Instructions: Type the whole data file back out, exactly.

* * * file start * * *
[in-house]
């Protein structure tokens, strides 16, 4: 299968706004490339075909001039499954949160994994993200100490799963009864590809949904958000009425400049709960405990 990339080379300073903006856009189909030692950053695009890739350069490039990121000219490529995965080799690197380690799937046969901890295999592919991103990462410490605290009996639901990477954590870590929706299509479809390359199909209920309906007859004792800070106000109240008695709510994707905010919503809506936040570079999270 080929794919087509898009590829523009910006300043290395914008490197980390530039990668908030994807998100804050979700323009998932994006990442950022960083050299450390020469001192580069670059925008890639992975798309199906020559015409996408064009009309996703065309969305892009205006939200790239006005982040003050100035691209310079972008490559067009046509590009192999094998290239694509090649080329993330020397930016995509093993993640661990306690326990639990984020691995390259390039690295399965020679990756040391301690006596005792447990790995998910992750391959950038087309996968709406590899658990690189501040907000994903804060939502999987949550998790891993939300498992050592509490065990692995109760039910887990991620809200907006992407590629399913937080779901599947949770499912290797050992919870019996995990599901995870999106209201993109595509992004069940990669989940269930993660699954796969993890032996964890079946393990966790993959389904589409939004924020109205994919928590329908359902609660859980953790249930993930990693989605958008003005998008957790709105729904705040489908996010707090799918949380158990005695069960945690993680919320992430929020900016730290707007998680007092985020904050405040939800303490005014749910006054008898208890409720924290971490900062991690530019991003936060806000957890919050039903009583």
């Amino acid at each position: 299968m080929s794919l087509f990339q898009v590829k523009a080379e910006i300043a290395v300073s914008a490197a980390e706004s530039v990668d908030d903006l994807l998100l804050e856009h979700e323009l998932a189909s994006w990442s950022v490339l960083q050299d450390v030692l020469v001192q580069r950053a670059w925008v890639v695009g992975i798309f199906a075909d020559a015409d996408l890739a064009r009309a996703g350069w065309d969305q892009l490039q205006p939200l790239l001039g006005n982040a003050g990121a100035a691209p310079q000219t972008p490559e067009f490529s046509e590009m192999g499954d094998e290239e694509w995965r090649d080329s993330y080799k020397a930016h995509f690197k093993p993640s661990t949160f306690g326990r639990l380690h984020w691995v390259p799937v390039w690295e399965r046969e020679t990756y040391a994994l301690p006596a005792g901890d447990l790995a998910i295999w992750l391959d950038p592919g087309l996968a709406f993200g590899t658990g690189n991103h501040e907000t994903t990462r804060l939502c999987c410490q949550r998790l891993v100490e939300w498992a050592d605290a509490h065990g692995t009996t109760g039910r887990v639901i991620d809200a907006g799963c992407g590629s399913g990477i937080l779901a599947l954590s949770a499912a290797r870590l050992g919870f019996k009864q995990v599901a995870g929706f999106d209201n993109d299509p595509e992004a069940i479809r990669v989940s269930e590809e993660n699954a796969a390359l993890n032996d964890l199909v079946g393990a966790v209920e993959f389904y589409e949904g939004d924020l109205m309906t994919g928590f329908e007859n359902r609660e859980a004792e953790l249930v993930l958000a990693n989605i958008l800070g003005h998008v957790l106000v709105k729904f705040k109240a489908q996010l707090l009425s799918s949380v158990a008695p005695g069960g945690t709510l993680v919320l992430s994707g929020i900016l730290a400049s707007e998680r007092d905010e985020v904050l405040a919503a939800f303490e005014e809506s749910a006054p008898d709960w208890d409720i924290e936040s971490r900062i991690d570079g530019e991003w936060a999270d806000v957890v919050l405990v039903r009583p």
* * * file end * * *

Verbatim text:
[in-house]
């Protein structure tokens, strides 16, 4: 299968706004490339075909001039499954949160994994993200100490799963009864590809949904958000009425400049709960405990 990339080379300073903006856009189909030692950053695009890739350069490039990121000219490529995965080799690197380690799937046969901890295999592919991103990462410490605290009996639901990477954590870590929706299509479809390359199909209920309906007859004792800070106000109240008695709510994707905010919503809506936040570079999270 080929794919087509898009590829523009910006300043290395914008490197980390530039990668908030994807998100804050979700323009998932994006990442950022960083050299450390020469001192580069670059925008890639992975798309199906020559015409996408064009009309996703065309969305892009205006939200790239006005982040003050100035691209310079972008490559067009046509590009192999094998290239694509090649080329993330020397930016995509093993993640661990306690326990639990984020691995390259390039690295399965020679990756040391301690006596005792447990790995998910992750391959950038087309996968709406590899658990690189501040907000994903804060939502999987949550998790891993939300498992050592509490065990692995109760039910887990991620809200907006992407590629399913937080779901599947949770499912290797050992919870019996995990599901995870999106209201993109595509992004069940990669989940269930993660699954796969993890032996964890079946393990966790993959389904589409939004924020109205994919928590329908359902609660859980953790249930993930990693989605958008003005998008957790709105729904705040489908996010707090799918949380158990005695069960945690993680919320992430929020900016730290707007998680007092985020904050405040939800303490005014749910006054008898208890409720924290971490900062991690530019991003936060806000957890919050039903009583």
């Amino acid at each position: 299968m080929s794919l087509f990339q898009v590829k523009a080379e910006i300043a290395v300073s914008a490197a980390e706004s530039v990668d908030d903006l994807l998100l804050e856009h979700e323009l998932a189909s994006w990442s950022v490339l960083q050299d450390v030692l020469v001192q580069r950053a670059w925008v890639v695009g992975i798309f199906a075909d020559a015409d996408l890739a064009r009309a996703g350069w065309d969305q892009l490039q205006p939200l790239l001039g006005n982040a003050g990121a100035a691209p310079q000219t972008p490559e067009f490529s046509e590009m192999g499954d094998e290239e694509w995965r090649d080329s993330y080799k020397a930016h995509f690197k093993p993640s661990t949160f306690g326990r639990l380690h984020w691995v390259p799937v390039w690295e399965r046969e020679t990756y040391a994994l301690p006596a005792g901890d447990l790995a998910i295999w992750l391959d950038p592919g087309l996968a709406f993200g590899t658990g690189n991103h501040e907000t994903t990462r804060l939502c999987c410490q949550r998790l891993v100490e939300w498992a050592d605290a509490h065990g692995t009996t109760g039910r887990v639901i991620d809200a907006g799963c992407g590629s399913g990477i937080l779901a599947l954590s949770a499912a290797r870590l050992g919870f019996k009864q995990v599901a995870g929706f999106d209201n993109d299509p595509e992004a069940i479809r990669v989940s269930e590809e993660n699954a796969a390359l993890n032996d964890l199909v079946g393990a966790v209920e993959f389904y589409e949904g939004d924020l109205m309906t994919g928590f329908e007859n359902r609660e859980a004792e953790l249930v993930l958000a990693n989605i958008l800070g003005h998008v957790l106000v709105k729904f705040k109240a489908q996010l707090l009425s799918s949380v158990a008695p005695g069960g945690t709510l993680v919320l992430s994707g929020i900016l730290a400049s707007e998680r007092d905010e985020v904050l405040a919503a939800f303490e005014e809506s749910a006054p008898d709960w208890d409720i924290e936040s971490r900062i991690d570079g530019e991003w936060a999270d806000v957890v919050l405990v039903r009583p």